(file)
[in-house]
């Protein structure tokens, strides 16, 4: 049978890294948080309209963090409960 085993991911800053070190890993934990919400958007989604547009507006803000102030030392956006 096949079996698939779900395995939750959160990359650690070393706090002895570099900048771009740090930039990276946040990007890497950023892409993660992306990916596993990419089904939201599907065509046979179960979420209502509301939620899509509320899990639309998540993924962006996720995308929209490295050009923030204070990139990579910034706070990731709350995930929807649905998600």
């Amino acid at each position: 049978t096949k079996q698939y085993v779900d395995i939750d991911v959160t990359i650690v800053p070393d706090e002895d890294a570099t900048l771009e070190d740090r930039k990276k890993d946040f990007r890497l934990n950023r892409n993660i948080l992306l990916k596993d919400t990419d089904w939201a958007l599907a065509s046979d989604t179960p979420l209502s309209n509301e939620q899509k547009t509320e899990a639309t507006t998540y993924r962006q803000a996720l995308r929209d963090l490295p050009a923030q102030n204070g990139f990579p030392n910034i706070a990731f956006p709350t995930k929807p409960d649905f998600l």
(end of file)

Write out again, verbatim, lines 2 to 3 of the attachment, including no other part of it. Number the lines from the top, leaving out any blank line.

């Protein structure tokens, strides 16, 4: 049978890294948080309209963090409960 085993991911800053070190890993934990919400958007989604547009507006803000102030030392956006 096949079996698939779900395995939750959160990359650690070393706090002895570099900048771009740090930039990276946040990007890497950023892409993660992306990916596993990419089904939201599907065509046979179960979420209502509301939620899509509320899990639309998540993924962006996720995308929209490295050009923030204070990139990579910034706070990731709350995930929807649905998600």
């Amino acid at each position: 049978t096949k079996q698939y085993v779900d395995i939750d991911v959160t990359i650690v800053p070393d706090e002895d890294a570099t900048l771009e070190d740090r930039k990276k890993d946040f990007r890497l934990n950023r892409n993660i948080l992306l990916k596993d919400t990419d089904w939201a958007l599907a065509s046979d989604t179960p979420l209502s309209n509301e939620q899509k547009t509320e899990a639309t507006t998540y993924r962006q803000a996720l995308r929209d963090l490295p050009a923030q102030n204070g990139f990579p030392n910034i706070a990731f956006p709350t995930k929807p409960d649905f998600l």